Two days after Gov. Greg Abbott released a 40-page school safety plan, Texas House and Senate leaders ordered their committees to study ways to limit shootings and increase protections in Texas public schools before students return in August.

Tiffany Szerpicki

For school districts with chronically failing campuses, a recently passed law that allows them a reprieve from state sanctions was supposed to be a lifeline. A year on, less than a tenth of those districts are on track to take advantage of it.

Lara Solt / KERA News special contributor

For most kids in North Texas, today's the last day of school. This day has special meaning for the struggling schools KERA's education team has explored over the last month in our series, “The Race To Save Failing Schools.”

Scripps National Spelling Bee / Flickr Creative Commons

Karthik Nemmani of McKinney defeated 15 finalists, including three North Texans, in the 2018 annual Scripps National Spelling Bee Thursday night.

Lara Solt / KERA News special contributor

The Fort Worth Independent School District took five of its struggling elementary campuses and turned them into leadership academies this school year. Now, the district is pointing to some early successes. 

Lara Solt / KERA News special contributor

The race to save failing schools doesn’t just happen in inner cities. Suburbs like Arlington face the same challenges.

Two miles west of the Cowboys’ glitzy AT&T Stadium, Wimbish Elementary is trying to turn itself around. It’s been on the state’s “Improvement Required” list for four straight years.

If it doesn’t succeed by next year, the state could shut it down or take over the district.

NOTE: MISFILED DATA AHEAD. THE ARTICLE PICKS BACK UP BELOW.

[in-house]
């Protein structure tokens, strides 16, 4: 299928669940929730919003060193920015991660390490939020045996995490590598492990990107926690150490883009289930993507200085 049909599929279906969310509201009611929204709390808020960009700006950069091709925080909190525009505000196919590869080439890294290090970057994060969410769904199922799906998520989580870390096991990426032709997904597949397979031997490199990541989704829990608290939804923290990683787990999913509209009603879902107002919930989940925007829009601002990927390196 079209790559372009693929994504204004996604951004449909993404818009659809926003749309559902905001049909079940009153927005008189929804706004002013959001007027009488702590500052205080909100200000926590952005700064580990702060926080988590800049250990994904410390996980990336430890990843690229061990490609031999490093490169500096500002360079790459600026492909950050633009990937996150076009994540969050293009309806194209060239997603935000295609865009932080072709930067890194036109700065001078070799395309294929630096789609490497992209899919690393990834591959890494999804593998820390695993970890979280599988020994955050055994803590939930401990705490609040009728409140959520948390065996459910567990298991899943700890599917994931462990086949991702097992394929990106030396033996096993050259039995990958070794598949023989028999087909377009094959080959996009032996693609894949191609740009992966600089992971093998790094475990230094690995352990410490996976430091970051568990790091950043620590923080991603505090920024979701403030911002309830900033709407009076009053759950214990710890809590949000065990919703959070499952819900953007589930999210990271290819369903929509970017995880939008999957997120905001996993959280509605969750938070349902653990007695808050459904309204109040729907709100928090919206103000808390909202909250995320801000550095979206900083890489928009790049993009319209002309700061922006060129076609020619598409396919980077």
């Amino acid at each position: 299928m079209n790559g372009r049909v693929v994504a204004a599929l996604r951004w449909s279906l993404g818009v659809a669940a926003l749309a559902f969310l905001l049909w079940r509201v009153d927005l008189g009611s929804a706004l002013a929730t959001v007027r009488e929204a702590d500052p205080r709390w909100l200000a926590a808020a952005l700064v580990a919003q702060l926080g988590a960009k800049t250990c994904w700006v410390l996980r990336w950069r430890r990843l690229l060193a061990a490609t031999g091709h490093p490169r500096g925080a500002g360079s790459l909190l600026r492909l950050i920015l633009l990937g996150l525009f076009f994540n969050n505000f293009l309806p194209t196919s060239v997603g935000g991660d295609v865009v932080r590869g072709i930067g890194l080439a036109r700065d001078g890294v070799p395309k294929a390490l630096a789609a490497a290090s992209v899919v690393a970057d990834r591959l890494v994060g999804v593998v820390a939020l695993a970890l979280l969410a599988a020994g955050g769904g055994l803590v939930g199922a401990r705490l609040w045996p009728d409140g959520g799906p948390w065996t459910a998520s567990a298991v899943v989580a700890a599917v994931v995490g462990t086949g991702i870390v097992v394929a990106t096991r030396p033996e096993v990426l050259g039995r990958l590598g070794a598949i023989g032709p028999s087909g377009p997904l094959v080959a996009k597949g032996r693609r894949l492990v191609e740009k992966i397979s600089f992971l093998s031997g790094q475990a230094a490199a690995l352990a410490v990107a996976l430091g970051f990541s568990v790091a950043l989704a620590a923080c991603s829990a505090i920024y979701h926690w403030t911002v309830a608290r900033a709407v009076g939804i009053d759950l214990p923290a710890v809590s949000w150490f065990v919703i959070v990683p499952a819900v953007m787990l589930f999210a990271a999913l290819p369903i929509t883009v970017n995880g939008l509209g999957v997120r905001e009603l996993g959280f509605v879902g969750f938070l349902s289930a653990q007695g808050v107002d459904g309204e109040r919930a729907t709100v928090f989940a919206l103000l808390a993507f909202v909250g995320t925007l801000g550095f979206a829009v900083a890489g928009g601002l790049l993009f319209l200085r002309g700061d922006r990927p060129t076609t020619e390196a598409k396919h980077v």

Lara Solt / KERA Special Contributor

A few years back, the Dallas school district came up with an ambitious plan to save failing schools. Accelerating Campus Excellence, or ACE, pours money and the best teachers and principals into struggling schools. With Fort Worth, Garland and Richardson borrowing the idea for their failing schools, can ACE work on a larger scale?

Bob Daemmrich for the Texas Tribune

The Texas Education Agency will levy a $100,000 financial penalty against the New Jersey-based company that develops and administers standardized tests, after tens of thousands of Texas students were kicked out of the testing software or encountered connection problems while taking computerized State of Texas Assessments of Academic Readiness exams in April and May.

Lara Solt / KERA News special contributor

Opened in 2011 to relieve crowding at other nearby schools, John T. White Elementary School in Northeast Fort Worth has always been on the state’s “Improvement Required” list.

Lara Solt / KERA News special contributor

Once on the state’s list of failing schools, Pinkston High School in West Dallas has managed to turn things around, meeting state education standards for the past three years.

Now, with the nearby Edison Middle Learning Center closing, Pinkston is preparing to take in hundreds of younger students coming from the struggling school.